WorldCat Identities

University of Chicago Department of Near Eastern Languages and Civilizations

Overview
Works: 11 works in 28 publications in 1 language and 2,290 library holdings
Genres: Periodicals  History  Conference papers and proceedings  Essays  Sources 
Roles: Degree grantor, Other
Classifications: DS41, 492.05
Publication Timeline
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Most widely held works by University of Chicago
Journal of Near Eastern studies by University of Chicago( )

in English and held by 2,025 WorldCat member libraries worldwide

The Organization of power : aspects of bureaucracy in the ancient Near East by McGuire Gibson( Book )

5 editions published between 1987 and 1991 in English and held by 254 WorldCat member libraries worldwide

The Arts & the public by Saul Bellow( Book )

1 edition published in 1967 in English and held by 2 WorldCat member libraries worldwide

On an Egyptian/Asiatic frontier : an archaeological history of the Wadi Tumilat by Carol Ann Redmount( Book )

1 edition published in 1989 in English and held by 1 WorldCat member library worldwide

The fortress of Dorginarti and Lower Nubia during the seventh to fifth centuries B.C. by Lisa Ann Heidorn( Book )

1 edition published in 1992 in English and held by 1 WorldCat member library worldwide

Mortality, monuments and mobility : ancestor traditions and the transcendence of space by Anne Porter( Book )

1 edition published in 2000 in English and held by 1 WorldCat member library worldwide

This view enlarges upon traditional interpretations founded on the premise that mortuary practices are a direct reflection of social organization, where variation equals status representation, in the recognition that social ideologies as well as attitudes to life and death also play a part in mortuary behavior. Ancestor traditions provide a key to unlocking the processes of urbanization and state formation along the Euphrates river valley, Syria, in the third millennium BC, and point to the socio-economic system from which this derived. In some places ancestor traditions were part of a complex dynamic of representations of the social group in relation to place, expressed in the physical containment of ancestors in monumental and visible burial mounds
The decline and fall of the Western Zhou dynasty : a historical, archaeological, and geographical study of China from the tenth to the eight centuries B.C. by Feng Li( Book )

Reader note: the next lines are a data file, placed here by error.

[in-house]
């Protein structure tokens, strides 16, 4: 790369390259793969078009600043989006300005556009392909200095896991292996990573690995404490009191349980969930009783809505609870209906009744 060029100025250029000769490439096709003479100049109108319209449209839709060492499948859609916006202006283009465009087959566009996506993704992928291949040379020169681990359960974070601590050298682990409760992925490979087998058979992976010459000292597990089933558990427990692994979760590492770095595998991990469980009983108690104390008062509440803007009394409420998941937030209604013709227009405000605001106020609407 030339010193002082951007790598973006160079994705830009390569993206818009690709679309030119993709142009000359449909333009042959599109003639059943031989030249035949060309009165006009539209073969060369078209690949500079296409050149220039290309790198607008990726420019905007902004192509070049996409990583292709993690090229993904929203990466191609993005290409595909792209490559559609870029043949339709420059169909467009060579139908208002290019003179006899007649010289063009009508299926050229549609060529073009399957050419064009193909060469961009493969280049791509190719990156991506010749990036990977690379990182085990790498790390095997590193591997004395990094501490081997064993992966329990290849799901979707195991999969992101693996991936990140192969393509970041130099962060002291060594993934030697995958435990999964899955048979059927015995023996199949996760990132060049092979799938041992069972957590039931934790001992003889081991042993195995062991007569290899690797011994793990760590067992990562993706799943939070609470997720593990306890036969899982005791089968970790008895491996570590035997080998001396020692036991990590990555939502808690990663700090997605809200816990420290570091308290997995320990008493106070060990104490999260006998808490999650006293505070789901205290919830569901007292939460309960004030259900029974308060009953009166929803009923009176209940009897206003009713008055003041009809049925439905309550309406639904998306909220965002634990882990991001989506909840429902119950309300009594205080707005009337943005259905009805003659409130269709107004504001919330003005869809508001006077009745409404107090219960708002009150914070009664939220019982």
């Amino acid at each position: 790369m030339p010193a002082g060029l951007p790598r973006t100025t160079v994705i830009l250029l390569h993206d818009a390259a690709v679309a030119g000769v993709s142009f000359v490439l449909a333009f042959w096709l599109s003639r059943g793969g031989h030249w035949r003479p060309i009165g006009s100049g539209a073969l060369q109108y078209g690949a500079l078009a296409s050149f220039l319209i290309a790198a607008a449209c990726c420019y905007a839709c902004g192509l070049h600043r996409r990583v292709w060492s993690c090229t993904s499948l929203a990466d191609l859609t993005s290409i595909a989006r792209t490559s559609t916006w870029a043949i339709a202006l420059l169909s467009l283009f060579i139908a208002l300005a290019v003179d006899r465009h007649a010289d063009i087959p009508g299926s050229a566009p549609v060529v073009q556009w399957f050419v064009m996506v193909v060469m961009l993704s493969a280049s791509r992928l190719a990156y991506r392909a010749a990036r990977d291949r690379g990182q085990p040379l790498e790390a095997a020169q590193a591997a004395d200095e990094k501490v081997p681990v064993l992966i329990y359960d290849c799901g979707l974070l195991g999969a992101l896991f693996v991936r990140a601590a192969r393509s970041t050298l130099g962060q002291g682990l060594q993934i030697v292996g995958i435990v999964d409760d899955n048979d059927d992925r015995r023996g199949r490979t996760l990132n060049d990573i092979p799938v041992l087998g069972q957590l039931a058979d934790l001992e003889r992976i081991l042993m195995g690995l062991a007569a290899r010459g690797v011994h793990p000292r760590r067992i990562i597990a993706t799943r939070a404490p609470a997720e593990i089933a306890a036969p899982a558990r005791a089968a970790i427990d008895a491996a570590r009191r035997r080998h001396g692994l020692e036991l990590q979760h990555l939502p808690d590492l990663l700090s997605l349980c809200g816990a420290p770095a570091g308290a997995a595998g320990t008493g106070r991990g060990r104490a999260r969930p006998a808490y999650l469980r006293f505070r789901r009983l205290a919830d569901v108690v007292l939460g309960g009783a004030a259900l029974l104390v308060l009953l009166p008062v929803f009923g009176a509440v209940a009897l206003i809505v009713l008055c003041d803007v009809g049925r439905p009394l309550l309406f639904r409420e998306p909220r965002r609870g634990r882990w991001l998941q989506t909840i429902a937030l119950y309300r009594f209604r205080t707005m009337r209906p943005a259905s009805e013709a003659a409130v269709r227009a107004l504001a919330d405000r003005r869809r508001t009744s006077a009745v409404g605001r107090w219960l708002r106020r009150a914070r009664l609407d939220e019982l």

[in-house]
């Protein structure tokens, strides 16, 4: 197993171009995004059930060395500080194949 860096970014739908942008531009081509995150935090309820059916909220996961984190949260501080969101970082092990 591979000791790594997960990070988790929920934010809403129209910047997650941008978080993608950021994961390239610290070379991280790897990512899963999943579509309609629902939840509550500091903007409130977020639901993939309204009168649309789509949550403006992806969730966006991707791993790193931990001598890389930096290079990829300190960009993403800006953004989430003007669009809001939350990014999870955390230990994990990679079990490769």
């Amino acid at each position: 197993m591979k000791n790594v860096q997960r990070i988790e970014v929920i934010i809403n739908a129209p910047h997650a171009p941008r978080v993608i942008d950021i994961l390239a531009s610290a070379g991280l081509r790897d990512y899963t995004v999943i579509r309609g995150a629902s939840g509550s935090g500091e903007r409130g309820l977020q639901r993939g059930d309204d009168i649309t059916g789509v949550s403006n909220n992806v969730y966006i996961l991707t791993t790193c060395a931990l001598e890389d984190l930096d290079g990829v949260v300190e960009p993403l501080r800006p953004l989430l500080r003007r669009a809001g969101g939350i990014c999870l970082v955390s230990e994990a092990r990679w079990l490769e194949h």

1 edition published in 2003 in English and held by 1 WorldCat member library worldwide

On an Egyptian/Asiatic frontier : an archaeological history of the wadi Tumilat by Carol Ann Redmount( )

1 edition published in 1989 in English and held by 1 WorldCat member library worldwide

The suffix conjugation of Early Egyptian as evidenced in the "Underworld Books" by Andrew J Baumann( Book )

1 edition published in 1998 in English and held by 1 WorldCat member library worldwide

The suffix conjugation of early Egyptian is described by use of five of the ancient Egyptian "Underworld Books," illustrated texts found mainly in the royal tombs of the New Kingdom and describing the sun-god's nightly journey through the nether regions of the earth. In contrast with many textual corpora that have been utilized in the study of Egyptian grammar--which tend to consist of collections of texts of potentially diverse origins--the Underworld Books are particularly well-suited to the purposes of grammatical analysis in that, as a genre, they are unusually unified (each having been composed as a whole), they are exceptionally long (ensuring an ample number of examples and a broad range of syntactic constructions), and they moreover contain illustrated scenes which facilitate their translation. A grammatical study of these texts may help to settle the debate regarding their date of composition and original function, since there is good evidence that they are much older than their first occurrence in the New Kingdom royal tombs and were not originally intended for use as royal funerary literature. The methodological approach is fundamentally an inductive one: the tense of each form is determined by its context and its function inferred from its paradigmatic (substitutional) relationship with other forms and sentence patterns. Like most recent discussions of Egyptian grammar, the dissertation operates within the parameters of Polotsky's transpositional theory of the verb, which holds that most, if not all, forms of the Egyptian suffix conjugation represent conversions of the verb into one of three parts of speech: noun, adverb, or adjective. Simultaneously, the grammatical analysis is influenced by current trends in the field of Egyptian linguistics, incorporates recent contributions to this field, and also serves as a vehicle for criticisms of these contributions. Because all forms of the suffix conjugation arguably express one of three inherent tenses (past, present, or future), and the suffix conjugation is thus fundamentally a tripartite tense system, the material is organized primarily according to tense
Abu Hamid al-Ghazali's juristic doctrine in al-Mustasfa min 'ilm al-usul with a translation of volume one of al-Mustasfa min 'ilm al-usul by Aḥmad Zakī Manṣūr Ḥammād( Book )

1 edition published in 1987 in English and held by 1 WorldCat member library worldwide

 
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Alternative Names

controlled identityUniversity of Chicago

Chicago, University Department of Near Eastern Languages and Civilizations

Chicago. University. Dept. of Near Eastern Languages and Civilizations

Department of Near Easter Languages and Civilizations University of Chicago.

University of Chicago Department of oriental languages and civilizations

University of Chicago Department of oriental languages and literatures

University of Chicago. Dept. of Near Eastern Languages and Civilizations

Languages
English (28)